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Friday, June 2, 2023

Preparing for Telecom Industry Competition

In June, the Costa Rican Superintendence of Telecommunications (SUTEL) welcomed six telecommunications companies into Costa Rica’s newly opened market, officially beginning an era of competition for the country’s Internet service providers, voice over Internet protocol (VoIP), network infrastructure providers and other Webbased services.

In the two months since the authorization of the original six companies, SUTEL has granted access to 13 more companies and has received requests from hundreds of others hoping to claim a piece of the open market.

As potential competitors line up, companies are polishing their services and planning marketing strategies to vie for spots in the lucrative market.

“The number of solicitations and authorizations is growing each week,” said SUTEL President George Miley Rojas. “We expect to have 20 to 25 companies authorized by the end of August and have around 75 more that are in the authorization process.”

According to a statement released by SUTEL, approximately 500 requests to enter the telecommunications market have been received. Of those, 389 are from Internet cafés or other businesses looking to provide wireless service (WiFi) to patrons. Miley said the addition of smaller businesses, such as Internet cafés, combined with some of the larger providers, will provide easy Internet access to most of the country in the years to come.

In the meantime, as the market slowly widens, customers and telecommunications companies anxious for business will continue to wait.

The Waiting Game

and Application Process

In June of 2008, the Legislative Assembly passed a law allowing competition in the telecommunications market. The law ended the monopoly of the Costa Rican Electricity Institute (ICE), which had controlled the market for decades. In August of that year, another law created a regulatory body for the telecommunications industry. SUTEL was inaugurated as that body in February of this year and has been receiving applications since then.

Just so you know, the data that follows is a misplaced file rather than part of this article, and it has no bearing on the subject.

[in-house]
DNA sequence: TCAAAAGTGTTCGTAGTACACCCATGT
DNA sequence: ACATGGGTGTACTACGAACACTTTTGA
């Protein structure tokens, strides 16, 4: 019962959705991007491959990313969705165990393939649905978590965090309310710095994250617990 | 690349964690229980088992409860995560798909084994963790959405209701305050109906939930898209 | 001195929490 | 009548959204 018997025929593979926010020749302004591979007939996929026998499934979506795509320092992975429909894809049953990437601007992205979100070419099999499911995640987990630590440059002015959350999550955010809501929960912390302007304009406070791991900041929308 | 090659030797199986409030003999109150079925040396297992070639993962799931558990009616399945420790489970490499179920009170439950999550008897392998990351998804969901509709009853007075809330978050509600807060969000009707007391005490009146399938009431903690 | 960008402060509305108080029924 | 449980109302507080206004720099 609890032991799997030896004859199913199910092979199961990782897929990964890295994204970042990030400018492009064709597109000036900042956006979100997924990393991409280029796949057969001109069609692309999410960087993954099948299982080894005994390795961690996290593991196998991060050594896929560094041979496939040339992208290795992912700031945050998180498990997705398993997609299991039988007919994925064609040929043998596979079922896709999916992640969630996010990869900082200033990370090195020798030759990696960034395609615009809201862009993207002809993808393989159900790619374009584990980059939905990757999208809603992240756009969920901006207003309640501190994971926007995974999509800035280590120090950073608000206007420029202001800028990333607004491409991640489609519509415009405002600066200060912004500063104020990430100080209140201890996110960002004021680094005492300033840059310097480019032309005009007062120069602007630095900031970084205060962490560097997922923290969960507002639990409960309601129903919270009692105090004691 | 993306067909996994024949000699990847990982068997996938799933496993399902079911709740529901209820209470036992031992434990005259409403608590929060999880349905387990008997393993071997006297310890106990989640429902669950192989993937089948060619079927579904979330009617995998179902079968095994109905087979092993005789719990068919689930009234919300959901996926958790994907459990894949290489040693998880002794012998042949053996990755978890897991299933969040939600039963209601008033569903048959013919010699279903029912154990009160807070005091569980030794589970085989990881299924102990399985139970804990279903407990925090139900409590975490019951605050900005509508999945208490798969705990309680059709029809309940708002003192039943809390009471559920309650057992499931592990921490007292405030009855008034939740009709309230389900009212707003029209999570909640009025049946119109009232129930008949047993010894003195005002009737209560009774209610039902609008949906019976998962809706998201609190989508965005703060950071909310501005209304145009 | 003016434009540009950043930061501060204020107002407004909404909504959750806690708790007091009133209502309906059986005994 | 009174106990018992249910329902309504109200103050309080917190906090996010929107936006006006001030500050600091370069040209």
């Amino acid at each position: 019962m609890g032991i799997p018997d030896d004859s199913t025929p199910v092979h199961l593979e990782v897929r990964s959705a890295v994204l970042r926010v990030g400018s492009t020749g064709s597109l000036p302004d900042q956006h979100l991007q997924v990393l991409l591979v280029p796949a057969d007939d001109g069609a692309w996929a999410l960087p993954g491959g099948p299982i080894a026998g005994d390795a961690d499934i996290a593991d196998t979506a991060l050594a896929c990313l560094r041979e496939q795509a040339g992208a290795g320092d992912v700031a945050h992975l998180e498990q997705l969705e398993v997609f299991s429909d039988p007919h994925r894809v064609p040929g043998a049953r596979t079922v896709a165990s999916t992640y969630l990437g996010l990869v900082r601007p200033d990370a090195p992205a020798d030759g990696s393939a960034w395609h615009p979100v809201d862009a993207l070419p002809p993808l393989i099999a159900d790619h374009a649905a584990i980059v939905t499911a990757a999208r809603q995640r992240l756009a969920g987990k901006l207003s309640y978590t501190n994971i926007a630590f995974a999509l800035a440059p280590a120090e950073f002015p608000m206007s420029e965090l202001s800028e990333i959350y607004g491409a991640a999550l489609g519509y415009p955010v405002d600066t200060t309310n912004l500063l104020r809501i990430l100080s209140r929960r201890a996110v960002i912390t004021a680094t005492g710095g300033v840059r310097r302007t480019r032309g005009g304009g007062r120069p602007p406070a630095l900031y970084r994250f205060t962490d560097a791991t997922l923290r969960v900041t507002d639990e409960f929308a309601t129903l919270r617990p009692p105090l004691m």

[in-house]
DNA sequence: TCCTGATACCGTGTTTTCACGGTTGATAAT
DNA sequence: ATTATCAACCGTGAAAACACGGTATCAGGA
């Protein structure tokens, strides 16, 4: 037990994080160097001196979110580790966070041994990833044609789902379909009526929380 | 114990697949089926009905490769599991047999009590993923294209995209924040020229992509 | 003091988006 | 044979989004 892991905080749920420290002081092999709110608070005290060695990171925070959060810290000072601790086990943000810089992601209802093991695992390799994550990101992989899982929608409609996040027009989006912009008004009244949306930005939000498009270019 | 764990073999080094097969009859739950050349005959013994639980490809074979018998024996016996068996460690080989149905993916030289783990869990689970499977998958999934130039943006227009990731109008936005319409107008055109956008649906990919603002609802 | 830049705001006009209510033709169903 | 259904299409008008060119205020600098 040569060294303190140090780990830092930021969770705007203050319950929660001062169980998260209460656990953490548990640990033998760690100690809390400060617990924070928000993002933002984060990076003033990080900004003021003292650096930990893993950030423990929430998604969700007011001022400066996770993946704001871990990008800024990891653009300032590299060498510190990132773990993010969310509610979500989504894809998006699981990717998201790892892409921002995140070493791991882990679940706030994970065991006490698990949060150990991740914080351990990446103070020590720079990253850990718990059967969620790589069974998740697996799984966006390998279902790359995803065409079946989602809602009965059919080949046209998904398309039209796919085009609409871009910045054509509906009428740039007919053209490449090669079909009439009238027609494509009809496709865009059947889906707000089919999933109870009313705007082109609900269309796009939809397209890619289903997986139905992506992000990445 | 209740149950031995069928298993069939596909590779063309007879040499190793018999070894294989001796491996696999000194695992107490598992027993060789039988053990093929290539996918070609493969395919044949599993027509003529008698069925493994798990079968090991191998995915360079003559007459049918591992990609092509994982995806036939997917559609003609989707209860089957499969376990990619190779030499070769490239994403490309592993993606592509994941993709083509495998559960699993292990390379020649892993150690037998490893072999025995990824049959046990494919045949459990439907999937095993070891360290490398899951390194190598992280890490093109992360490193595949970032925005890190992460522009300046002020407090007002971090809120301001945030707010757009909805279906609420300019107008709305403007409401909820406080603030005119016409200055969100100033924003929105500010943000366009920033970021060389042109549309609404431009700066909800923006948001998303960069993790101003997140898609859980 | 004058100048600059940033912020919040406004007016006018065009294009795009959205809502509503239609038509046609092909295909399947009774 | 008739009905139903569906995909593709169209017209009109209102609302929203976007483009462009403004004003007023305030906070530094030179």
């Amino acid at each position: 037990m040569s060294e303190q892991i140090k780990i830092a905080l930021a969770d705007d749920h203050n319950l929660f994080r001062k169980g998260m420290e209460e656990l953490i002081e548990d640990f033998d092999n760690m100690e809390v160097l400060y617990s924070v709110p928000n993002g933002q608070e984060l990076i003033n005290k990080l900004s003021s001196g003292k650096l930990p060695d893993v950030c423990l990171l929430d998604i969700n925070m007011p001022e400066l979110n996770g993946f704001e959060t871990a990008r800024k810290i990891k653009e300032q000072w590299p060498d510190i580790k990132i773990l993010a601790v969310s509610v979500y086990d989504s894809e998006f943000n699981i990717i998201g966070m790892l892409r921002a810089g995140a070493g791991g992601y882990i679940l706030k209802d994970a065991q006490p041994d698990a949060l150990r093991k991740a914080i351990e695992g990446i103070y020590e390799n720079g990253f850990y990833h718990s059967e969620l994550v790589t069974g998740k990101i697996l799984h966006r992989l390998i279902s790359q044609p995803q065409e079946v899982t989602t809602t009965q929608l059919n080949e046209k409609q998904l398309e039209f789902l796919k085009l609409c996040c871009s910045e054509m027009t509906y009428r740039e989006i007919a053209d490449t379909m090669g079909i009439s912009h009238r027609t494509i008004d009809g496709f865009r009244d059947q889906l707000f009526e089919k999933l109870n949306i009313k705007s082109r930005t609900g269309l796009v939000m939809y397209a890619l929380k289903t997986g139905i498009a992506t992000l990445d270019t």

A lengthy wait for entry has become customary for businesses hoping to participate in the telecommunications and cellular telephone markets. As SUTEL, ICE and the government develop regulations, companies sit on the sidelines.

However, as in the case of the telecom market, SUTEL could only begin receiving requests from Internet companies this past February. The first six companies – Dodona SRL, Intertel Worldwide S.A., Worldcom de Costa Rica S.A., Call My Way NY S.A., Redes Inalámbricas de Costa Rica S.A. and JASEC – were authorized four months later, in June. Because of the extended wait, only a trickle of companies has entered the market, rather than many at once.

“The authorization process takes about three months overall,” said Miley. “Companies have to present legal documentation, all of their business plans and full financial information, approved by a certified public account or a financial firm… If they are a new company, they have to submit their three-year business plan, and we check to see if their financial plans match their expected cash flows. Basically, we try to ensure that all businesses entering the market are legitimate.”

As the applications for entry stack up, authorizations are granted on a first come, first-served basis. Miley said he expects the Internet market to start blossoming around the end of the year and in early 2010.

“In the next few months I expect that customers will begin migrating from one service provider to another,” Wiley said. “At that point, probably around Christmastime, companies might start showing signs of becoming more aggressive in their promotion, advertising and marketing efforts to try to sway customers.”

The cellular phone market, however, will open more slowly.